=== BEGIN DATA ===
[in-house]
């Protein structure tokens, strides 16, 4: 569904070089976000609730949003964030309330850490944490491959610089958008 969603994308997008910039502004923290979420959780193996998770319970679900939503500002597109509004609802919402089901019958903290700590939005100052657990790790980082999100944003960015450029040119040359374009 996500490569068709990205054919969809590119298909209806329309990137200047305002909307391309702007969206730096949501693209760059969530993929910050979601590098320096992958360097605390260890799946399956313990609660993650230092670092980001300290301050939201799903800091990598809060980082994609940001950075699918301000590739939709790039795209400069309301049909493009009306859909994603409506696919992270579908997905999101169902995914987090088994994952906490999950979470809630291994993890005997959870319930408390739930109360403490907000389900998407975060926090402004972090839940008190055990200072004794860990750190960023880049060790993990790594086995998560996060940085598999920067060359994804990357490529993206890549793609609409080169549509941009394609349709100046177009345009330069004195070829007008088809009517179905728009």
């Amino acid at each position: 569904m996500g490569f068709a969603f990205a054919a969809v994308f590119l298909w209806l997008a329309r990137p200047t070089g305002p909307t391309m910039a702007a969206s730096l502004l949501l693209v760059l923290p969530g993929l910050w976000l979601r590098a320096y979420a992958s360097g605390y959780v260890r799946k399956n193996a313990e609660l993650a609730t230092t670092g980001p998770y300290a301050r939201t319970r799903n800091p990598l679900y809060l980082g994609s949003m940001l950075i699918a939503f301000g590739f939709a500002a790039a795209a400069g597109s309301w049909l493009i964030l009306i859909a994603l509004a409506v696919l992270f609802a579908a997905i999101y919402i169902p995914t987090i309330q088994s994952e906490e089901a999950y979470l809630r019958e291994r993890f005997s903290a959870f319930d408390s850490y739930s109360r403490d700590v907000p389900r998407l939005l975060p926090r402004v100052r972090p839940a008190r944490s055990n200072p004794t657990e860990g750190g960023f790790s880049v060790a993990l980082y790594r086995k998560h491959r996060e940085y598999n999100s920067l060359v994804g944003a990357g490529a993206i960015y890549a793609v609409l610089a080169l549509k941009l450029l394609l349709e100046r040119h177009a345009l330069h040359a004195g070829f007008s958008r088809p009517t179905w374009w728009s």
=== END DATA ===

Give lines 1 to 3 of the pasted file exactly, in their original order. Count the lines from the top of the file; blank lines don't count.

[in-house]
């Protein structure tokens, strides 16, 4: 569904070089976000609730949003964030309330850490944490491959610089958008 969603994308997008910039502004923290979420959780193996998770319970679900939503500002597109509004609802919402089901019958903290700590939005100052657990790790980082999100944003960015450029040119040359374009 996500490569068709990205054919969809590119298909209806329309990137200047305002909307391309702007969206730096949501693209760059969530993929910050979601590098320096992958360097605390260890799946399956313990609660993650230092670092980001300290301050939201799903800091990598809060980082994609940001950075699918301000590739939709790039795209400069309301049909493009009306859909994603409506696919992270579908997905999101169902995914987090088994994952906490999950979470809630291994993890005997959870319930408390739930109360403490907000389900998407975060926090402004972090839940008190055990200072004794860990750190960023880049060790993990790594086995998560996060940085598999920067060359994804990357490529993206890549793609609409080169549509941009394609349709100046177009345009330069004195070829007008088809009517179905728009």
């Amino acid at each position: 569904m996500g490569f068709a969603f990205a054919a969809v994308f590119l298909w209806l997008a329309r990137p200047t070089g305002p909307t391309m910039a702007a969206s730096l502004l949501l693209v760059l923290p969530g993929l910050w976000l979601r590098a320096y979420a992958s360097g605390y959780v260890r799946k399956n193996a313990e609660l993650a609730t230092t670092g980001p998770y300290a301050r939201t319970r799903n800091p990598l679900y809060l980082g994609s949003m940001l950075i699918a939503f301000g590739f939709a500002a790039a795209a400069g597109s309301w049909l493009i964030l009306i859909a994603l509004a409506v696919l992270f609802a579908a997905i999101y919402i169902p995914t987090i309330q088994s994952e906490e089901a999950y979470l809630r019958e291994r993890f005997s903290a959870f319930d408390s850490y739930s109360r403490d700590v907000p389900r998407l939005l975060p926090r402004v100052r972090p839940a008190r944490s055990n200072p004794t657990e860990g750190g960023f790790s880049v060790a993990l980082y790594r086995k998560h491959r996060e940085y598999n999100s920067l060359v994804g944003a990357g490529a993206i960015y890549a793609v609409l610089a080169l549509k941009l450029l394609l349709e100046r040119h177009a345009l330069h040359a004195g070829f007008s958008r088809p009517t179905w374009w728009s």